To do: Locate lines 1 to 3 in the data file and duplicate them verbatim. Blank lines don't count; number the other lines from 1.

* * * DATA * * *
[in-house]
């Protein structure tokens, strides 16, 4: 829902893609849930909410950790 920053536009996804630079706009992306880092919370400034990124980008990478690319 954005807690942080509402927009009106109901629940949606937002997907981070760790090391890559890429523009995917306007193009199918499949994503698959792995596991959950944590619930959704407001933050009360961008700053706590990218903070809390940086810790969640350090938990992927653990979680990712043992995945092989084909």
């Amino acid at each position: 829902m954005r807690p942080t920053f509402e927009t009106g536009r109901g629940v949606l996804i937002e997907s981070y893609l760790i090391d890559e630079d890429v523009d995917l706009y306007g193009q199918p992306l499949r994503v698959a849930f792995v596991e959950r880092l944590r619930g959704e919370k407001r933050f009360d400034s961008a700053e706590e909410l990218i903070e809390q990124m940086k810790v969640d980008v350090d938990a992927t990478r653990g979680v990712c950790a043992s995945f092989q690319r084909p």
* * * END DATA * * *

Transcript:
[in-house]
């Protein structure tokens, strides 16, 4: 829902893609849930909410950790 920053536009996804630079706009992306880092919370400034990124980008990478690319 954005807690942080509402927009009106109901629940949606937002997907981070760790090391890559890429523009995917306007193009199918499949994503698959792995596991959950944590619930959704407001933050009360961008700053706590990218903070809390940086810790969640350090938990992927653990979680990712043992995945092989084909």
């Amino acid at each position: 829902m954005r807690p942080t920053f509402e927009t009106g536009r109901g629940v949606l996804i937002e997907s981070y893609l760790i090391d890559e630079d890429v523009d995917l706009y306007g193009q199918p992306l499949r994503v698959a849930f792995v596991e959950r880092l944590r619930g959704e919370k407001r933050f009360d400034s961008a700053e706590e909410l990218i903070e809390q990124m940086k810790v969640d980008v350090d938990a992927t990478r653990g979680v990712c950790a043992s995945f092989q690319r084909p």